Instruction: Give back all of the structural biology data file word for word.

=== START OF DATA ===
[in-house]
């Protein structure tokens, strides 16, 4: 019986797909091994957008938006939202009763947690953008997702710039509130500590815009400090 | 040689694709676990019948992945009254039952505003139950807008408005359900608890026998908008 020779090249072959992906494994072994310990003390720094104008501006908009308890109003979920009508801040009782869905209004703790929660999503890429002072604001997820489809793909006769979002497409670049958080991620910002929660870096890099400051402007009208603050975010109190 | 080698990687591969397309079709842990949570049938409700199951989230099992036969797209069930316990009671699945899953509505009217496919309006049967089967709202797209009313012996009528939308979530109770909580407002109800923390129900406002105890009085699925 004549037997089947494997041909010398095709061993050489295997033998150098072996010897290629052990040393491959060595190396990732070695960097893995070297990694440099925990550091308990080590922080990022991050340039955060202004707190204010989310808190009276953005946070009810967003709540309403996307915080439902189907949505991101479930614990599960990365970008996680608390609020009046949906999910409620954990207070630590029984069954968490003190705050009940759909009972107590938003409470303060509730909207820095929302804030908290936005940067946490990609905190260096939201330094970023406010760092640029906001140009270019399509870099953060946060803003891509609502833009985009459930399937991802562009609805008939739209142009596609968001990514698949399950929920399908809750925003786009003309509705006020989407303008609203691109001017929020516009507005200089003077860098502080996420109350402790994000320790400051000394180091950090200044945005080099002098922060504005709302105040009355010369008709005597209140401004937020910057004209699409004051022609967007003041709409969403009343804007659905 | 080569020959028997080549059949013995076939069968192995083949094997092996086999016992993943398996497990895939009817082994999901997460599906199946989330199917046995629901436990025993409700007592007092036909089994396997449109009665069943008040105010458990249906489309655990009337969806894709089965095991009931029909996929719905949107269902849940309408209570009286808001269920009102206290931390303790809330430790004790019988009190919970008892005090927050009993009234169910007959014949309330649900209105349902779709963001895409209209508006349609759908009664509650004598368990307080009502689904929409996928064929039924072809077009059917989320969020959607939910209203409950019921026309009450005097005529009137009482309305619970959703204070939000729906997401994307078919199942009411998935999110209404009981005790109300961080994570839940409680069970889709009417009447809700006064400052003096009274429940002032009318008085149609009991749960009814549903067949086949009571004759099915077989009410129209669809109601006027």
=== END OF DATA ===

[in-house]
């Protein structure tokens, strides 16, 4: 019986797909091994957008938006939202009763947690953008997702710039509130500590815009400090 | 040689694709676990019948992945009254039952505003139950807008408005359900608890026998908008 020779090249072959992906494994072994310990003390720094104008501006908009308890109003979920009508801040009782869905209004703790929660999503890429002072604001997820489809793909006769979002497409670049958080991620910002929660870096890099400051402007009208603050975010109190 | 080698990687591969397309079709842990949570049938409700199951989230099992036969797209069930316990009671699945899953509505009217496919309006049967089967709202797209009313012996009528939308979530109770909580407002109800923390129900406002105890009085699925 004549037997089947494997041909010398095709061993050489295997033998150098072996010897290629052990040393491959060595190396990732070695960097893995070297990694440099925990550091308990080590922080990022991050340039955060202004707190204010989310808190009276953005946070009810967003709540309403996307915080439902189907949505991101479930614990599960990365970008996680608390609020009046949906999910409620954990207070630590029984069954968490003190705050009940759909009972107590938003409470303060509730909207820095929302804030908290936005940067946490990609905190260096939201330094970023406010760092640029906001140009270019399509870099953060946060803003891509609502833009985009459930399937991802562009609805008939739209142009596609968001990514698949399950929920399908809750925003786009003309509705006020989407303008609203691109001017929020516009507005200089003077860098502080996420109350402790994000320790400051000394180091950090200044945005080099002098922060504005709302105040009355010369008709005597209140401004937020910057004209699409004051022609967007003041709409969403009343804007659905 | 080569020959028997080549059949013995076939069968192995083949094997092996086999016992993943398996497990895939009817082994999901997460599906199946989330199917046995629901436990025993409700007592007092036909089994396997449109009665069943008040105010458990249906489309655990009337969806894709089965095991009931029909996929719905949107269902849940309408209570009286808001269920009102206290931390303790809330430790004790019988009190919970008892005090927050009993009234169910007959014949309330649900209105349902779709963001895409209209508006349609759908009664509650004598368990307080009502689904929409996928064929039924072809077009059917989320969020959607939910209203409950019921026309009450005097005529009137009482309305619970959703204070939000729906997401994307078919199942009411998935999110209404009981005790109300961080994570839940409680069970889709009417009447809700006064400052003096009274429940002032009318008085149609009991749960009814549903067949086949009571004759099915077989009410129209669809109601006027």